Aubrey de GreyI’m trying to better understand the state of play in the setting of EH (as opposed to GEH). In the paper (page 3) it is noted that “the parity obstruction does not exclude the possibility that one could achieve (xii) just assuming EH rather than GEH, by some further refinement of the sieve-theoretic arguments”. However, I am curious as to how this can be reconciled with the upper bound of (k log k)/(k-1) for M_k and the need to resort to GEH in order to let the support of F extend beyond R_k. I tried finding references to this in past threads, and all I unearthed was Terry’s note that “it *may* be possible to rely just on EH using Bombieri’s asymptotic sieve, but this has not been attempted.” (the last post of thread 4). I don’t think there has been any other discussion of this; moreover I see that the paper’s references 4 and 11 seem to be about it but do not seem to be actually referred to anywhere in the main text. Might it be appropriate to expand the comment on page 3 a little? – at least mentioning those references, and maybe also briefly summarising why that sieve is a (or the only) potential way forward? – for example, whether (and, briefly, how) it removes the (k log k)/(k-1) barrier, or the R_k barrier, or both?

26 May, 2014 at 11:50 am

Terence TaoI added a short clarification. Basically, it is true that with our current sieving estimates (Theorems 3.5 and 3.6) one cannot go outside the simplex just on EH. However, it is conceivable that one could find an improvement of Theorem 3.6(ii) which works just on EH rather than GEH, in which case much or all of our results that currently rely on GEH would instead just need EH.

27 May, 2014 at 3:17 am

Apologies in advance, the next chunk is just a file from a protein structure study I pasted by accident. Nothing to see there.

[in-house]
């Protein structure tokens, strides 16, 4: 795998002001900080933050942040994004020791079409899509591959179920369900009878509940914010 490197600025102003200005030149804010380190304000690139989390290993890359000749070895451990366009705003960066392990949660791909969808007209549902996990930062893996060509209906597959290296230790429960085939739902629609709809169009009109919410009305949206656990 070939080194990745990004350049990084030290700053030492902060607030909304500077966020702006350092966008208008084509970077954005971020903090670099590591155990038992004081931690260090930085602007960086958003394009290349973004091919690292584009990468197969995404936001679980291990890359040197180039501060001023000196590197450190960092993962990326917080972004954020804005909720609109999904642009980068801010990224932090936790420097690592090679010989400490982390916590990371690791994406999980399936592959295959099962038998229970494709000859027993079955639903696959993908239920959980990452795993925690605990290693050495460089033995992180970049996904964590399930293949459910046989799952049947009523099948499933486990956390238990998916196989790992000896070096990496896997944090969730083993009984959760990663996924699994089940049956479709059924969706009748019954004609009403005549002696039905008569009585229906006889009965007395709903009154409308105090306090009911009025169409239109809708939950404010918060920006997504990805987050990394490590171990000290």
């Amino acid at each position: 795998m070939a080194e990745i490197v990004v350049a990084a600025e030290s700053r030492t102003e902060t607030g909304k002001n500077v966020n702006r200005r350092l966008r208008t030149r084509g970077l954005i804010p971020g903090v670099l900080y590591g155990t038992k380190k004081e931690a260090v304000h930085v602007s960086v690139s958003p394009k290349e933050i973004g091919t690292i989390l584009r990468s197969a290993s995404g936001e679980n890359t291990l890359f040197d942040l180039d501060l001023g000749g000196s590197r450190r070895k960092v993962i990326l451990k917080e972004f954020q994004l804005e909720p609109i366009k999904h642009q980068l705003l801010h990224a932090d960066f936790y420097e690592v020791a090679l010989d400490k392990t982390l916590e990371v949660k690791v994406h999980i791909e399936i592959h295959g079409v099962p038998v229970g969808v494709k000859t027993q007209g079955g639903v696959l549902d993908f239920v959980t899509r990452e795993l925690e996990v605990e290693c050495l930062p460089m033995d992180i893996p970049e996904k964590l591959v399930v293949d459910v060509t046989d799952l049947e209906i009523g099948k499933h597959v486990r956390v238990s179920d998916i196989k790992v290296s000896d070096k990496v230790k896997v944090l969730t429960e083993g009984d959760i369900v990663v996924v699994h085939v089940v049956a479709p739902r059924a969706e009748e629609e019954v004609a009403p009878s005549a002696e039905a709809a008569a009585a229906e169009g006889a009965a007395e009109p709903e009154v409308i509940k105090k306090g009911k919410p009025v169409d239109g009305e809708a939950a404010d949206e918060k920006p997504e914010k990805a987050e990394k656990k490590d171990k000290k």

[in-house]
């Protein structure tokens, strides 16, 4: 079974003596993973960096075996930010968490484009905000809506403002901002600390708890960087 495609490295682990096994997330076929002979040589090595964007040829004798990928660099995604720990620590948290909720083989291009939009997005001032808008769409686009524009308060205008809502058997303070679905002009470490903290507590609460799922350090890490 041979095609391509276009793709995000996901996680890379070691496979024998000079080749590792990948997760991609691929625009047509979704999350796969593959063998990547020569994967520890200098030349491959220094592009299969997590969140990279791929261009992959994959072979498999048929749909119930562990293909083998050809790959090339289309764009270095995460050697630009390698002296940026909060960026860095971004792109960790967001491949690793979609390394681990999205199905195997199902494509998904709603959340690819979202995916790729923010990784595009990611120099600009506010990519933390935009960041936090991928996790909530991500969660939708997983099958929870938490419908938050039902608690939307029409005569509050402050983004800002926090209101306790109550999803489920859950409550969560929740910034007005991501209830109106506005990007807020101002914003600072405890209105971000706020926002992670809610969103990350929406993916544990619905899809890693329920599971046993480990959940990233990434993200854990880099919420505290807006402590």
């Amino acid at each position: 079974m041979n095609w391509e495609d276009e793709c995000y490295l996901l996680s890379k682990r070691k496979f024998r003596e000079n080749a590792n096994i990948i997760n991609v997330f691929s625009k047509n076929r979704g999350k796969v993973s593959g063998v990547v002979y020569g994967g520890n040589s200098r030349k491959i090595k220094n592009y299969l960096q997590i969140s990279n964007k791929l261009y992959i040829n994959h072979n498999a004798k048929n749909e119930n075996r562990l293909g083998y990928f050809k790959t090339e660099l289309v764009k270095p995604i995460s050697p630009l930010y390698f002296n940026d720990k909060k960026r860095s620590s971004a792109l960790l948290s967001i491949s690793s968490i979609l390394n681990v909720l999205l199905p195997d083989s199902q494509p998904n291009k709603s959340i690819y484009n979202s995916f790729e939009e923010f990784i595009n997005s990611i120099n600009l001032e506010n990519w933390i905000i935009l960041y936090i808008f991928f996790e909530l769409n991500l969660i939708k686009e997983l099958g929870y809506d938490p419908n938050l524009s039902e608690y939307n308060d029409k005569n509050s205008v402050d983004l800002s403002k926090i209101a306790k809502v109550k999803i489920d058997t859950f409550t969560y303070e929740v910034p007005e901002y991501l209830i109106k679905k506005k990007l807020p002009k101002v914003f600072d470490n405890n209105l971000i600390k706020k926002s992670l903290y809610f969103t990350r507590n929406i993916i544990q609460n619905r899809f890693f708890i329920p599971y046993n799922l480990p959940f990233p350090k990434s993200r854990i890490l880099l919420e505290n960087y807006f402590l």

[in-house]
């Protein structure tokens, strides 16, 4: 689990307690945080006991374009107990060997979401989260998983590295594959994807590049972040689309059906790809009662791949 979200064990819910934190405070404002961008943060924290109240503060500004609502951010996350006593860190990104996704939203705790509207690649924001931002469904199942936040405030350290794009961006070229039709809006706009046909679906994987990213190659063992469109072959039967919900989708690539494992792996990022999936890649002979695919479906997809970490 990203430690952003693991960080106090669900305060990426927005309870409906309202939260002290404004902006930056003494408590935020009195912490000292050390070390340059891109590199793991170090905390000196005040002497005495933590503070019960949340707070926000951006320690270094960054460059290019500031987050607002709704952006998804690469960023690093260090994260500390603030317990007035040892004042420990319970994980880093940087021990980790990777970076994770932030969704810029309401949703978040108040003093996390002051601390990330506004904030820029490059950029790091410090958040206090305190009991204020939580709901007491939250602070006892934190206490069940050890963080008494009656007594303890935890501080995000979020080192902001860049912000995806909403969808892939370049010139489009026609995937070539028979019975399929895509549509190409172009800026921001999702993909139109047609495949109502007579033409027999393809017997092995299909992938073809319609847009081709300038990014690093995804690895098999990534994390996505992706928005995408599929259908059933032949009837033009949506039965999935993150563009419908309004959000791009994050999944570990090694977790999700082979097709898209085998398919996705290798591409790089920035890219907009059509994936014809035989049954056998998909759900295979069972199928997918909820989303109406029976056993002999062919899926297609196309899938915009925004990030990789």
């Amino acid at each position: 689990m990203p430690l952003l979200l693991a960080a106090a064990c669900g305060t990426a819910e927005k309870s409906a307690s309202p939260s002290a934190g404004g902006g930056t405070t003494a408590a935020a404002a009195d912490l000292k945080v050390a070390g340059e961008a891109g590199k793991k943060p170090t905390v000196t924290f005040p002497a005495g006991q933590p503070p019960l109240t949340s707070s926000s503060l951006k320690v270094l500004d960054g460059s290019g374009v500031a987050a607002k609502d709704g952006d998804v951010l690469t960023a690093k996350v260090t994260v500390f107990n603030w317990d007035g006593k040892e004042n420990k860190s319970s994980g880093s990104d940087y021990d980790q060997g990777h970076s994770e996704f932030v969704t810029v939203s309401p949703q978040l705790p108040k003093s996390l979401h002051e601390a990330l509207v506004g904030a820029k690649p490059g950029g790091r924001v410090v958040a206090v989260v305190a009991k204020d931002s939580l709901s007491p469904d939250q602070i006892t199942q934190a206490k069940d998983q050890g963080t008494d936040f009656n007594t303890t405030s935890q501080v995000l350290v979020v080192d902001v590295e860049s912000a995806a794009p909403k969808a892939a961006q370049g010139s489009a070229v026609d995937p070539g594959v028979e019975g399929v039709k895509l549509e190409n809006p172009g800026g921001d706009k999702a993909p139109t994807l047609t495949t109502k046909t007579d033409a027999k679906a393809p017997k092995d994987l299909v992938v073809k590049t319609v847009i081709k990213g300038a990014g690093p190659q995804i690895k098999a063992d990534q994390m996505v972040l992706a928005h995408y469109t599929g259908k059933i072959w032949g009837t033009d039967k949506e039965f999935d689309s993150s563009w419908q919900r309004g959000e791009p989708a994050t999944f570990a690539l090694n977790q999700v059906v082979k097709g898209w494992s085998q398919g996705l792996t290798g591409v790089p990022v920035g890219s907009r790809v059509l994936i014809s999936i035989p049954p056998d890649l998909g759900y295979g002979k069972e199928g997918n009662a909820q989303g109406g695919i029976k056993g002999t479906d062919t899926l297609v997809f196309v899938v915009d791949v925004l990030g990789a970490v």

AnonymousP. 64: In the expression, no functions are being integrated in the first factor.

[Clarified, thanks – T.]27 May, 2014 at 7:49 am

Eytan PaldiIn lemma 7.2, should be

[Corrected, thanks – T.]27 May, 2014 at 1:26 pm

AnonymousAs a (still) nonmathematician I got lost in the technicalities: what is the new lower bound, unconditionally?

27 May, 2014 at 1:29 pm

AnonymousOh, the paper is up for reads. Sorry.

28 May, 2014 at 10:45 am

Aubrey de GreyI’ve just uploaded to the dropbox a new version of the speed-optimised code. This version includes the additional optimisations I introduced yesterday, and also a binary chop to find M by checking positive-definiteness (though I left the eigenvector calculation in too, for validation). Additionally, and most importantly for k=49 purposes, it is based on the version of Pace’s code that allows any number other than 1 in signatures, rather than only even numbers; I’ve modified it so that the allowed set is another global variable, since some odd numbers are presumably more influential than others and a bit of experimentation may thus be in order. A quick test using low degree suggests that allowing all numbers takes only a few times longer to find a given M than the evens-only code, so it should be usable for high degree by Pace on his monster machine unless memory constraints arise. However, the switch to checking positive-definiteness means that the matrix-building is now very much the dominant time sink again, so depending on how Pace gets on I may look for some more sophisticated speed-ups in the coming days.

28 May, 2014 at 7:11 pm

Aubrey de GreyWhile Pace’s behemoth does its worst on k=49, I hereby somewhat opportunistically claim a more esoteric world record. A month ago Terry observed (http://terrytao.wordpress.com/2014/04/14/polymath8b-x-writing-the-paper-and-chasing-down-loose-ends/#comment-302077) that the bounds for H_m on GEH could probably be improved by using non-zero epsilon, just that epsilon cannot exceed 1/(k-1). I now find that the quite surprisingly low d=19 suffices to push M_52,1/51 over 4, thus reducing H_2 on GEH to 254. This took only minutes to demonstrate on my puny laptop, so I’m almost certain that k=51 (and maybe even 50) is also possible courtesy of serious hardware.

28 May, 2014 at 9:08 pm

Aubrey de GreyUpdate: d=22 allows M_51,1/50 to beat 4 giving H_2=252 on GEH.

1 June, 2014 at 8:17 am

Aubrey de GreyUpdate update: I’m now pretty sure that k=50, epsilon=1/49 cannot reach M=4 whatever the degree. The highest I’ve computed is d=27 (even numbers only in signatures), which gives 3.99402, but the rise in M with increasing d decays a bit faster than exponentially, leading to a predicted asymptote around 3.997. In related news, Pace and I have worked a little on k=49 with signatures unrestricted (except for the harmless exclusion of 1’s); d=30 is probably not feasible even with my speedups, but anyway it’s looking as though the asymptote (with epsilon optimised, of course) here is also around 3.997. Pace will doubtless give more precise details in due course.

30 May, 2014 at 7:02 am